They perform a complete tango routine (for three)

when the music ends they run off stage holding hands giggling

(lights dim, point to ceiling)

The reporter and Pan sneak behind, following them, Pan lolloping.

PAN: (stops looks at audience ) Oh, what the hell. (follows crowd off stage)

Ezra: (light travels along floor to feet and up to masked face of Ezra)

"There are darker stars in this play than anyone ever imagined."

Chorus: Choir sings “What the hell is this" to Close Encounters.       

blackout

 

 

 

 

 

 

 

 

 Act 1, Scene 2

BART DUMONT: (man, sits facing audience with newspaper opened out, huge headline reads:


THREESOME EXPELLED
  (with pictures of three students)

HIGH SCHOOL SEX RING EXPOSED

(a knock at the door, Bart drops newspaper, answers door, right)

MRS. THELMA TRENT: I just had to speak to you all, I'm Thelma Trent, my son, Robby was... the one involved with your daughter.

BART: Come in, you're a brave soul to do this, come in, please.

MRS. TRENT (hesitates, unsure, but enters )

I've never in all my life heard of such nonsense, calling children, CHILDREN, evil, complete nonsense. The nerve of those administrators calling my Robby evil. (sobbing)

BART: You know, this is gotta be some big mix-up, nobody in their right mind would take this seriously... (turns left and shouts upstairs) Wilma, can you come down, please. We've got company.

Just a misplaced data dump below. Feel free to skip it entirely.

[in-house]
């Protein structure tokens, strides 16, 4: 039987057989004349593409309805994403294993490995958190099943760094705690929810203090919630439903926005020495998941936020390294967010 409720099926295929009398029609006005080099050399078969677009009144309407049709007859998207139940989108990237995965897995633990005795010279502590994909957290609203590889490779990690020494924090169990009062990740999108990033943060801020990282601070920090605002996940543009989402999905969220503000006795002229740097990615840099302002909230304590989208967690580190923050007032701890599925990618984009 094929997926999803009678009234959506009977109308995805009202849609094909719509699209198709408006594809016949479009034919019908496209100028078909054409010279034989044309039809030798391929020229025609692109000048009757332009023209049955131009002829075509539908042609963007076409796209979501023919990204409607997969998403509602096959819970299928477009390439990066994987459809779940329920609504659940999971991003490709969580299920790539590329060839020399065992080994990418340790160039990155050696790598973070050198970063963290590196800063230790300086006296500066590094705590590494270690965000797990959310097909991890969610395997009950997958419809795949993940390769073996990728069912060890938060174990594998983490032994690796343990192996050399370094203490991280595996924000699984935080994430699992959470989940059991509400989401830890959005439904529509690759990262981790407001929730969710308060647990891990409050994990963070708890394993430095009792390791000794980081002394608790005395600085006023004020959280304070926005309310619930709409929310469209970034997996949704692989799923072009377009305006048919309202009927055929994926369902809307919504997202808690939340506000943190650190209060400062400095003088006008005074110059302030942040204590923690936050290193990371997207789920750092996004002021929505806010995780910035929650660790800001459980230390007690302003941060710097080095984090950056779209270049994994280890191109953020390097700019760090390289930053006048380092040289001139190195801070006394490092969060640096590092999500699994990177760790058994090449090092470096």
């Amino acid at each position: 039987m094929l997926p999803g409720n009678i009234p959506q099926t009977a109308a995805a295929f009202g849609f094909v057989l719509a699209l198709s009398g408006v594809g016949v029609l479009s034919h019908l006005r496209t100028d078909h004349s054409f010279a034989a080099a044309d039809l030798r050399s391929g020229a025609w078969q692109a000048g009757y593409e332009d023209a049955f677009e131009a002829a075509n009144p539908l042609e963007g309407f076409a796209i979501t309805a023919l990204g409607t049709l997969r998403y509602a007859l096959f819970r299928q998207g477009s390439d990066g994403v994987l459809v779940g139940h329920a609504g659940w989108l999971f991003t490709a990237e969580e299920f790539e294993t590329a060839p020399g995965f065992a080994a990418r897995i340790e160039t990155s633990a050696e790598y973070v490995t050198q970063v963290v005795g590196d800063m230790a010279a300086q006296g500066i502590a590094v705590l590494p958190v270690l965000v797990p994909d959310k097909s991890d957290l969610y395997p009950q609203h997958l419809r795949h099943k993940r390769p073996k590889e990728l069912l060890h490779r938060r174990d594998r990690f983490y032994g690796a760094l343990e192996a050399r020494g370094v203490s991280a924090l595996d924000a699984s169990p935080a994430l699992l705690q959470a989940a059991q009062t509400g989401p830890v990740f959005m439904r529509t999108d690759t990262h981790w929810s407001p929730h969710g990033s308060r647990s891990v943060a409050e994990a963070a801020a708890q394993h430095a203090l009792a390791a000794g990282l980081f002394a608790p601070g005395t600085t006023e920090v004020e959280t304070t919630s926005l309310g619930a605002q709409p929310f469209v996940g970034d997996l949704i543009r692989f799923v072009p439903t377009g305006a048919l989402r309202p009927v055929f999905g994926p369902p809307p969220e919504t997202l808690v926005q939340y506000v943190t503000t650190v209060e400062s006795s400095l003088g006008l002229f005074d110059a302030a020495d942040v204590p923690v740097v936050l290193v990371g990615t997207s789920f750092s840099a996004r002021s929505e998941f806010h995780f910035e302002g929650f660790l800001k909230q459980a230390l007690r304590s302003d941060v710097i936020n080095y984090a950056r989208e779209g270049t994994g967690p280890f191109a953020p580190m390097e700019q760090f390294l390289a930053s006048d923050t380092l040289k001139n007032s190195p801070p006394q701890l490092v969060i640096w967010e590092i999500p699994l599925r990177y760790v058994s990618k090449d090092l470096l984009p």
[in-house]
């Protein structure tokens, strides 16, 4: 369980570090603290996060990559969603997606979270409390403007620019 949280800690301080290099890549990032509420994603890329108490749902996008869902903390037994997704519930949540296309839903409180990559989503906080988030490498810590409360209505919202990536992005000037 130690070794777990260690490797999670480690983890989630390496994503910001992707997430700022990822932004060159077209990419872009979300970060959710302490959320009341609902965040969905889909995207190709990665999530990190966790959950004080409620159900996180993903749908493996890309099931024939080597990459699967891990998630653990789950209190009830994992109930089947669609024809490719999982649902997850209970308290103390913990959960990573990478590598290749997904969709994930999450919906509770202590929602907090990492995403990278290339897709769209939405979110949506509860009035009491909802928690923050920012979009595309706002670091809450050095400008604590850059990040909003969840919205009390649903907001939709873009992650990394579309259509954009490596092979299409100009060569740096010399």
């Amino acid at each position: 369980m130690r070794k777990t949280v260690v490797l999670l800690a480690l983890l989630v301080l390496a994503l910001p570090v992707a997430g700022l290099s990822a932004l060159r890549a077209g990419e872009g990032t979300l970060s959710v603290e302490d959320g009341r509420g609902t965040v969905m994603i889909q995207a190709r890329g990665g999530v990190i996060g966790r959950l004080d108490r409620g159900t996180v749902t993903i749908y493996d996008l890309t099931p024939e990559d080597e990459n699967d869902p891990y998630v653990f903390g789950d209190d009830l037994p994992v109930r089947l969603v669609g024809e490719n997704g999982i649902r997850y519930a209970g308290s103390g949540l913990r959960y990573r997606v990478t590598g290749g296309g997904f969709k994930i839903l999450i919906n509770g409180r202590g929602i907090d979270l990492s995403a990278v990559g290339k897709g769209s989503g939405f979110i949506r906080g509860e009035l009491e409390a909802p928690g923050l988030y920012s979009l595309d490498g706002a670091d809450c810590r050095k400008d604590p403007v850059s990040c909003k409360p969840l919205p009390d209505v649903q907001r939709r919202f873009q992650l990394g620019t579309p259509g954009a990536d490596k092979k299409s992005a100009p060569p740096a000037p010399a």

WILMA DUMONT: Oh, I've seen you at the school meetings, you're Mrs. Trent.

THELMA: Please, Thelma, I think we're past formality. You know my son was invited by the girls, Robby's a bit shy, not the forward type.
He told me the girls offered to teach him to dance because they couldn't find anyone who ...danced as well as they could.

WILMA: I know, Brooke and Vanessa told the truth, they're so innocent, they weren't trying to start anything, they just like to dance, this is so absurdly unfair, how could professionals make such accusations against our children. Makes you wonder about people with ...twisted religious fervor, ruining children's lives for no reason.